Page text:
Definitely not a verse I choose to quote often.
It's one of the most valuable qualities in my husband - this ability to listen before speaking.
Because I am deficient in listening skills and overly efficient in speaking skills, I tend to commit an overabundance of verbal crimes.
That's one of the reasons I write.
Do you know that my BACK SPACE button actually has the most smudges and scratches of all the keys on my keyboard? Perhaps that's a sign that even on paper, I tend to be overly quick to speak!
With my children, the words that flow from my lips do not come with a built-in back-space key. So many times, I have gone to a little heart and apologized for words - critical, angry, impatient, patronizing.
One place that I find to be safe for words is here:
I know it's not much - just college-ruled sheets of paper thrown together in colorful notebooks intended for math or physics notes. But in each of these notebooks, there are pages of handwritten letters. Most of them are just the ramblings of a wordy mother - humorous stories, funny memories, and lots of love-words to my kids, maybe things that they might not want strewn across a public blog. There's something so intentional about parenting with a pen and paper. I cherish the one place where I still get to do this.
My rules for the journals are few:
- I write when I can, but I do not stress about getting to it in a routine manner.
- Others are welcome to write if they want, but they are not free to read other entries. One time, after a particularly trying afternoon of bickering, I let the girls look at their journals and after flipping to an empty page, they drew pictures in each other's books. On their birthdays, I leave the journal out on an empty page and let family members sign if they want to. One time, Punkin weaved a story to her faithful scribe named Grandpa, who wrote meticulous letters on the nearest napkin, and even that made it into the journal.
- I have no long-term goal for the journals. Someday, probably when they are around sixteen, I will hand it to them and go cower in the corner while I wait to see if they roll their eyes at me and Gil.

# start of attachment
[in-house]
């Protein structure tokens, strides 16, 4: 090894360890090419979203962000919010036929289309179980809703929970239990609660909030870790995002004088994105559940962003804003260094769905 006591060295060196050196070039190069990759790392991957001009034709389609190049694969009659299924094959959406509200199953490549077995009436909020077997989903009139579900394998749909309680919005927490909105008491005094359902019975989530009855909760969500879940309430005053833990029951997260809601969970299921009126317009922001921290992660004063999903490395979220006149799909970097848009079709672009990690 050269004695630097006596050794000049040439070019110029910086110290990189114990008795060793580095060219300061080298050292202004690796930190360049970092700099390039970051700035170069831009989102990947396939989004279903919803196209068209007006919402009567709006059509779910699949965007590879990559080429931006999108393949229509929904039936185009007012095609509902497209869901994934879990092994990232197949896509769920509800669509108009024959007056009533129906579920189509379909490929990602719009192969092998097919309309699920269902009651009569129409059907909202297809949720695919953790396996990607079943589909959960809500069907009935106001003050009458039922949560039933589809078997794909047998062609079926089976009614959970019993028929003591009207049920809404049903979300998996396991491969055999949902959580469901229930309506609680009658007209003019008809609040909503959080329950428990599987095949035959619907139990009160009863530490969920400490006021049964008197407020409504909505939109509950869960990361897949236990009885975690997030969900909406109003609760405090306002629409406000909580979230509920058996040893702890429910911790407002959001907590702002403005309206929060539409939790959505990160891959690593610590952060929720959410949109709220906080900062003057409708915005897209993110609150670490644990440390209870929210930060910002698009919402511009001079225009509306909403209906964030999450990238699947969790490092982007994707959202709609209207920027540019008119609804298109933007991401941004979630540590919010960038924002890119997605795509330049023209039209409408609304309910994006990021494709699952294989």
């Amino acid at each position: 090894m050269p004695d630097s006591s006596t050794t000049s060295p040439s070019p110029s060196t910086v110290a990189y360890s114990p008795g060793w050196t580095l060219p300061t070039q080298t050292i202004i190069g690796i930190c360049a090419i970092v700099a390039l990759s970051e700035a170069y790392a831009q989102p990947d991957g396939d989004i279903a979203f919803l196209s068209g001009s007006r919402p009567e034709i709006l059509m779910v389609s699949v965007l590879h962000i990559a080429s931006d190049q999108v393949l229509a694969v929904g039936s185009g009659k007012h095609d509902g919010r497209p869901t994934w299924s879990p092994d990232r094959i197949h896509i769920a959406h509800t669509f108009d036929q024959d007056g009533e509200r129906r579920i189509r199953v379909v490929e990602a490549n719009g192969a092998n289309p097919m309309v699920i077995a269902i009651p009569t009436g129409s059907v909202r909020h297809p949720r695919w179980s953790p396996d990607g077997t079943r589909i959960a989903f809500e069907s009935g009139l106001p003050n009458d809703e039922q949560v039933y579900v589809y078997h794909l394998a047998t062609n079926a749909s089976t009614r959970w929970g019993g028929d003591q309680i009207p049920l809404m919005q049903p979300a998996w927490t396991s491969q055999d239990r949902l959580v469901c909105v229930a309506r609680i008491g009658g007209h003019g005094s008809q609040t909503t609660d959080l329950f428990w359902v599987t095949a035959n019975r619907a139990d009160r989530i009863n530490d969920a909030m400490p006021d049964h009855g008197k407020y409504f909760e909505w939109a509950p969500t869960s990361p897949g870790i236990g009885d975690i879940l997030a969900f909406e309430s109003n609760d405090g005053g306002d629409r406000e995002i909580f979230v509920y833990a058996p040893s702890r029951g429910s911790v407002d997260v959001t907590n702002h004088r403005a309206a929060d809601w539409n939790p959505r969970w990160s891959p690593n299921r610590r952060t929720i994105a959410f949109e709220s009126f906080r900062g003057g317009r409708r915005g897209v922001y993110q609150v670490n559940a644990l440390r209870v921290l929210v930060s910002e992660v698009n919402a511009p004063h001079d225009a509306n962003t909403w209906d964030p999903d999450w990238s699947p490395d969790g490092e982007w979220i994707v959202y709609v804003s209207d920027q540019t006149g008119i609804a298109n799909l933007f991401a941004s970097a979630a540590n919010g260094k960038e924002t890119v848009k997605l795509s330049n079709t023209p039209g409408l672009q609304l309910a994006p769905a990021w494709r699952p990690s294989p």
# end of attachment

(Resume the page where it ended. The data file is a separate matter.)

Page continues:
- I try to write an entry for each child while we are on any long car rides, or on any vacation.
- Anything goes in the journal! I'm not neat and there are many scribbled notes that I wrote, carried home, and glued into the books.
- I try to be honest. If the kids are going through a difficult phase, I try not to gloss over it. If they are excelling at something, I try not to overly highlight it. I figure, someday they are going to be parents, and I don't want them to think all we did was sit around and play family BINGO and drink hot chocolate. Sometimes, we argued or had a flat tire on the side of the road or did math begrudgingly.
- I speak often of stuff we have done. I used to think that facts were boring, but those have been fun to reread as well.
- I include Real Gil whenever possible. He is welcome to write at anytime, and often will help me think of stories to include.
- I always hand write the letters. This takes a bit more time - and it runs the risk of having no BACK SPACE key - but I want them to have as much of my voice as I can give them. Exclamations points, run-on sentences, hearts over the i's, and scribbled-out words are all included.
This has worked for me, a scrapbook-challenged mother of three. If you find your spoken words inadequate for little ears, perhaps you too will find value in saving some of those words for later.
Resting in His Always-Love,